I came across an interesting LinkedIn post yesterday – maybe you did too. It used legos to demonstrate the difference (and evolution) of raw data and the story the data could tell.
My first thought went to a Statistics professor that I had in college that started our first class with the statement that you can make data tell any story. Cynical, but true.
My second thought went to my clients. I work in the data collection business. Our team has spent years developing software solutions leveraging scan and RFID technology to ensure that the data we capture is the most timely and accurate possible.
Whenever we meet with new clients, the initial discussions naturally surround defining what data to collect. But before we get into the How and When of the collection process, I want to understand the Why.
Why do you want to collect that data? Or – looking at the graphic from the post – what is the story you are trying to tell?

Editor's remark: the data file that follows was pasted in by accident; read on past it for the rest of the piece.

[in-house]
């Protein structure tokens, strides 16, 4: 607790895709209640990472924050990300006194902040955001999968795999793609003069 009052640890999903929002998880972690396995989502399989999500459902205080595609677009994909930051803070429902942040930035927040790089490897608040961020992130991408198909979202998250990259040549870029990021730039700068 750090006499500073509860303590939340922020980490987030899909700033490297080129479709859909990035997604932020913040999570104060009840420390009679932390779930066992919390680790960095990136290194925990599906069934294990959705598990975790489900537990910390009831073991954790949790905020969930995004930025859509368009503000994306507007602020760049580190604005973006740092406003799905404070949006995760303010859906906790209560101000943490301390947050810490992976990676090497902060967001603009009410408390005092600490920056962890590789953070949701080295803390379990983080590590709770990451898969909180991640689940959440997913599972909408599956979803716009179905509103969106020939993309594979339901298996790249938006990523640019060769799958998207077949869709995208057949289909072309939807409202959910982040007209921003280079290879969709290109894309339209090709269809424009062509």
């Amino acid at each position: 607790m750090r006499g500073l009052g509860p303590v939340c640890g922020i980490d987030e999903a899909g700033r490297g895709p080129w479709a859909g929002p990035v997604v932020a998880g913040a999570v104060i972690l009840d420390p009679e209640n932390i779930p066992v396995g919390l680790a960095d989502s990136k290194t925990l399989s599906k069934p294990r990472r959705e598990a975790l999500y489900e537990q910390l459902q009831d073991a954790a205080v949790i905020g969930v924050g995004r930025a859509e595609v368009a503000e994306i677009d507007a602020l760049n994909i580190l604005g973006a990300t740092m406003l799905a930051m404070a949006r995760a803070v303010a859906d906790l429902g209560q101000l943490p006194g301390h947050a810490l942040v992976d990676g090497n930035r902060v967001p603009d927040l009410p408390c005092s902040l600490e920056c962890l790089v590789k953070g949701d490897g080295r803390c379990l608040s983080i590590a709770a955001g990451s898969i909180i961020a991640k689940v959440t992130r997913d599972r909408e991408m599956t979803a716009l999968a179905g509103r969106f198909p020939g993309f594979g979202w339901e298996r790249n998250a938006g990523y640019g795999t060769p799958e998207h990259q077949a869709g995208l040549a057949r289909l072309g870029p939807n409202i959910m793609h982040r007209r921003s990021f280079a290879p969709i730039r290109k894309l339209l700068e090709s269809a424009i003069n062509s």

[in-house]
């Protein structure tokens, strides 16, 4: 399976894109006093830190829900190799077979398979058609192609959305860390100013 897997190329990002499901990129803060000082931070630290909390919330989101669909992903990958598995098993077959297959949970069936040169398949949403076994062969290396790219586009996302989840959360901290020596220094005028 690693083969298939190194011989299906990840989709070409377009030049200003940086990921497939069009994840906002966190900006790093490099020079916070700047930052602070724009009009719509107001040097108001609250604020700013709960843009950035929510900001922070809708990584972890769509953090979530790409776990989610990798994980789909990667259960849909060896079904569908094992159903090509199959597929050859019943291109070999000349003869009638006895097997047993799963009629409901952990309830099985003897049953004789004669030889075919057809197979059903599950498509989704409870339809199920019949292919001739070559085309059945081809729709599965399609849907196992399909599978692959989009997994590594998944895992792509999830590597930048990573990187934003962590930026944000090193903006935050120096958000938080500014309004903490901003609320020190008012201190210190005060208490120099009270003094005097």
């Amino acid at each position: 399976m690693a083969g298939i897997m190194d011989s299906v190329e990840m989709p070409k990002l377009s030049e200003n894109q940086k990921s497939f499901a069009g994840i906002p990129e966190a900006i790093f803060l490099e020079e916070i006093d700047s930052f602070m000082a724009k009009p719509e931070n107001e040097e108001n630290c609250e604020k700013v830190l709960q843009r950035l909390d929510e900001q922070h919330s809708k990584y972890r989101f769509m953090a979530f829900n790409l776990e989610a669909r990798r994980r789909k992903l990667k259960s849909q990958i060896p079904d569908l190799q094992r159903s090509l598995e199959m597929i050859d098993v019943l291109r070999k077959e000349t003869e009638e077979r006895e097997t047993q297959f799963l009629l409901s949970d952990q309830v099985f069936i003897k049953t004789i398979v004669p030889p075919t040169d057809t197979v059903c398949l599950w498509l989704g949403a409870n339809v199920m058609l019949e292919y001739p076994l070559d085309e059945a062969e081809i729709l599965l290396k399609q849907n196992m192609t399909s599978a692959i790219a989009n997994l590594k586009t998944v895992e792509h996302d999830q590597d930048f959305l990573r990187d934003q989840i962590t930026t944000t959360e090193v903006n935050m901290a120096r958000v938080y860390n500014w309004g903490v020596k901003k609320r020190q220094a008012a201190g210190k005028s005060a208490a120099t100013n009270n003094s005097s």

You may (or may not) be surprised to learn that most clients struggle with the Why. A default reaction is to request that we collect everything. Since that just leads to an overwhelming amount of raw (often unusable) data,we push back.
The Why for so many clients has been lost in a fog of “that’s what we’ve always collected/reported/done” and “that’s what so & so has always requested.”
But when you peel back the layers and look at data with an honest and objective view of how you’d like to use the data, you may find that you’ve outgrown the approach and use of your past data collection efforts.
Of course, this is a world that I swim in daily. You may be thinking that there are far more important issues to address. But before you move on, have you considered the costs?
In our business, we focus on asset data. Our clients are incurring costs in the effort to conduct asset inventories (a lesser investment if they use mobilePLUS 😉) and when they leverage that data in decisions. These decisions may influence the procurement of new assets, the allocation of resources, compliance efforts, and many other areas. Those are hard dollars that add up – and impact a bottom line.
Time is money – but in many cases, so is data. I encourage you to take an honest look at yours. Why are you collecting and using certain data elements? You may find that the raw data you’re collecting doesn’t add to the story that you’re trying to tell.